"On the review of the authorities it would seem that the dictum of Dallas, J., above cited, is not sustained, either upon principle or authority, and that some act is necessary, on any infant's part, tending to show an intention to ratify, or he will not be bound." See Irvine v. Irvine, 9 Wall. 617.

1 Gibbs v. Merrill, 3 Taunt. 307; Hunt v. Massey, 5 B. & Ad. 902; Hartley v. Wharton, 11 Ad. & El. 934; Cohen v. Armstrong, 1 M. & S. 724.

2 Thing v. Libbey, 16 Me. 55; Goodridge v. Ross, 6 Met. 487.

3 U. S. v. Bainbridge, 1 Mason, 71; Commonwealth v. Harrison, 11

§ 121. Second. All acts which he is under a legal obligation to do are binding upon him;1 as giving a bond for the support of his illegitimate child, where the statute obliges him to support his illegitimate child, and makes it necessary for him to give such bond.2 So, also, as he is bound, by law, to provide for the support of his wife and children, he is answerable for necessaries furnished to them.3 He is of course liable for necessaries furnished himself; and a written acknowledgment by an infant of a debt incurred for necessaries is an answer to a plea of the statute of limitations.4

§ 122. Third. An infant may bind himself as an apprentice to a trade,5 and if he be made a party to the indenture, or if his consent be expressed in it, it is said in England, he cannot dissolve the relation.6 But he may set up his infancy as a defence for violation of his covenants, by the common law,7 although he cannot abandon his master's service, and avoid his indenture,8 unless his master desert him.9 In this country articles of apprenticeship, except by force of some statute, are not absolutely binding, but voidable at the election of the minor.1

Mass. 65; U. S. v. Anderson, Cooke, 143; Commonwealth v. Murray, 4 Binn. 487. A minor between the ages of eighteen and twenty-one may lawfully enlist as a member of a regiment of volunteers in the service of the United States. Lanahan v. Birge, 30 Conn. 438 (1862).

1 The People v. Moores, 4 Denio, 519; Baker v. Lovett, 6 Mass. 80. See also U. S. v. Bainbridge, 1 Mason, 83; The People v. Mullin, 25 Wend. 698; Winslow v. Anderson, 4 Mass. 376; Elliott v. Horn, 10 Ala. 348.

2 The People v. Moores, 4 Denio, 519; McCall v. Parker, 13 Met. 372.

3 Turner v. Trisby, 1 Str. 168; Bull. N. P. 155.

4 Willins v. Smith, 4 El. & B. 180 (1854).

5 The King v. Arundel, 5 M. & S. 257; Woodruff v. Logan, 1 Eng. 276.

6 2 Kent, Comm. pt. iv. lect. 31, p. 242; Wood v. Fenwick, 10 M. & W. 195; The King v. Great Wigston, 3 B. & C. 484.

7 Whittingham v. Hill, Cro. Jac. 494; Gylbert v. Fletcher, Cro. Car. 179; Jennings v. Pitman, Hutton, 63; Lylly's Case, 7 Mod. 15; Whitley v. Loftus, 8 Mod. 190; Blunt v. Melcher, 2 Mass. 228; In the matter of McDowles, 8 Johns. 331; Harper v. Gilbert, 5 Cush. 417; Balch v. Smith, 12 N. H. 437; Harney v. Owen, 4 Blackf. 338. See also Mr. Bennett's note to Bing. on Infancy, 90. By the custom of London, infancy is no defence.

8 The King v. Great Wigston, 5 Dowl. & Ryl. 339; 3 B. & C. 484.

9 The King v. Mountsorrel, 3 M. & S. 497.

§ 123. A contract for labor and service is, however, voidable by an infant;2 and even although it be an entire contract, he may recover a quantum meruit for the labor actually performed, deducting, as some authorities hold, any damage which may have accrued to his employer in consequence of the imperfect performance.3 But on this last point many cases hold that if an infant has legally avoided his contract for labor, the rights of the parties are as if no such contract had ever been made; and if he has agreed to give notice before leaving, but does not, he may recover all his wages, without any deduction for damages in not complying with his contract.4 His action should, however, be brought in the name of his parent or guardian. Payment of wages to the son is ordinarily no defence to an action by the father, because to the father alone are his wages due.5 Yet if the son be emancipated, and allowed to work on his own account, he alone is entitled to his earnings, and they cannot be attached by his father's creditors.6 The father's consent that the child shall have his own earnings will be implied from a knowledge that he is working for himself, if no objection be made by his father.1 And if the son's wages are paid to the father, under an agreement that they belong to the son, the latter may sue the father for them.2 So, also, when a father leaves a son in charge of a mother, whom he has deserted, he cannot claim the child's earnings.3 Nor can he claim his earnings where the father is a pauper and insane, since he is under no obligation to support his child in such case.4 Emancipation by the father must be proved, and will not be presumed.5 Desertion by the child with vagrancy and crime does not of itself constitute emancipation.6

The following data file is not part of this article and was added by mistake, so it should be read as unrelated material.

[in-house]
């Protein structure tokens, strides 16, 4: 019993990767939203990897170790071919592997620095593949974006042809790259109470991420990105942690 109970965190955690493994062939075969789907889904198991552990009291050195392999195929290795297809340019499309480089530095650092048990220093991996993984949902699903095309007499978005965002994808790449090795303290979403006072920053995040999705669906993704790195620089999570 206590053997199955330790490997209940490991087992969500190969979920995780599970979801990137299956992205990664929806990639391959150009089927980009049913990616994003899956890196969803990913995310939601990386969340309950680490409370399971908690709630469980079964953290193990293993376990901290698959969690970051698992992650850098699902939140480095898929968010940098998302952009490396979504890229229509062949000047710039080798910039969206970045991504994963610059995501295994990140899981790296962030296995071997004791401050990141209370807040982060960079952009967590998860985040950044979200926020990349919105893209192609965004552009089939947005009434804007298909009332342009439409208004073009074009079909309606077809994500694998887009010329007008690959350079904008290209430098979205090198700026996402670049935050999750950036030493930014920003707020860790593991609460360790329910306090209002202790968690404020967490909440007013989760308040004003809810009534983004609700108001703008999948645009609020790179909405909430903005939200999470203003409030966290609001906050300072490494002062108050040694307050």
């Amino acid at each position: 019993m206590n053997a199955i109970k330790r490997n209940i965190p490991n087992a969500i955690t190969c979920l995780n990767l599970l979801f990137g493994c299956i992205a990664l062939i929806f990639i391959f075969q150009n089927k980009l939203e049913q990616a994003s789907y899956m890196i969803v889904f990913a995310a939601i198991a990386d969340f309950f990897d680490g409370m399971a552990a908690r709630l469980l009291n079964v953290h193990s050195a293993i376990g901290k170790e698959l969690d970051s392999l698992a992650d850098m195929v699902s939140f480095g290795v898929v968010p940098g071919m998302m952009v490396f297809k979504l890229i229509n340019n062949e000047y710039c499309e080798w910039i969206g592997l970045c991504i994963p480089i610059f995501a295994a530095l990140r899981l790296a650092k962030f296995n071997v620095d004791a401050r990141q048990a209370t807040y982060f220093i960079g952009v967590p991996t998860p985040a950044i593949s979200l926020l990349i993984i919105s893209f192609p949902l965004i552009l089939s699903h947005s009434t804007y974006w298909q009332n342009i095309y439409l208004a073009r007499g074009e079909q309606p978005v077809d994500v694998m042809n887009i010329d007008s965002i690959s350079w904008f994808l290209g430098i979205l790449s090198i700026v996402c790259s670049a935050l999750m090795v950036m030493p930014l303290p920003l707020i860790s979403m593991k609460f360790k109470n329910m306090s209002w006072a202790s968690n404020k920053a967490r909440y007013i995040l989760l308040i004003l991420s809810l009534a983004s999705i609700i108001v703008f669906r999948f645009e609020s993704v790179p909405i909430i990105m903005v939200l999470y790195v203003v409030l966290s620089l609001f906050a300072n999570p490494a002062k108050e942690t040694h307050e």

1 See Harney v. Owen, 4 Blackf. 338; Vent v. Osgood, 19 Pick. 572; Peters v. Lord, 18 Conn. 337; Nickerson v. Easton, 12 Pick. 112.

2 Nickerson v. Easton, 12 Pick. 112; Vent v. Osgood, 19 Pick. 572; Francis v. Felmit, 4 Dev. & Bat. 498; Medbury v. Watrous, 7 Hill, 110. See also Bing. on Infancy, and Mr. Bennett's note, p. 89, 90; Peters v. Lord, 18 Conn. 337.

3 Moses v. Stevens, 2 Pick. 332; Thomas v. Dike, 11 Vt. 273; Vent v. Osgood, 19 Pick. 572; Hoxie v. Lincoln, 25 Vt. 206; Judkins v. Walker, 17 Me. 38; Medbury v. Watrous, 7 Hill, 110; Moulton v. Trask, 9 Met. 577; Corpe v. Overton, 10 Bing. 252; Ray v. Haines, 52 111. 485 (1869); Dallas v. Hollingsworth, 3 Ind. 537. But see Whitmarsh v. Hall, 3 Denio, 375, contra, as to any deductions.

4 Derocher v. Continental Mills, 58 Me. 217 (1870), reviewing the cases; Robinson v. Weeks, 56 Me. 102.

5 Shute v. Dorr, 5 Wend. 204; Clapp v. Green, 10 Met. 439; Gal-braith v. Black, 4 S. & R. 207; White v. Henry, 24 Me. 531; Keen v. Sprague, 3 Greenl. 77. See Mclntyre v. Fuller, 2 Allen, 345 (1861).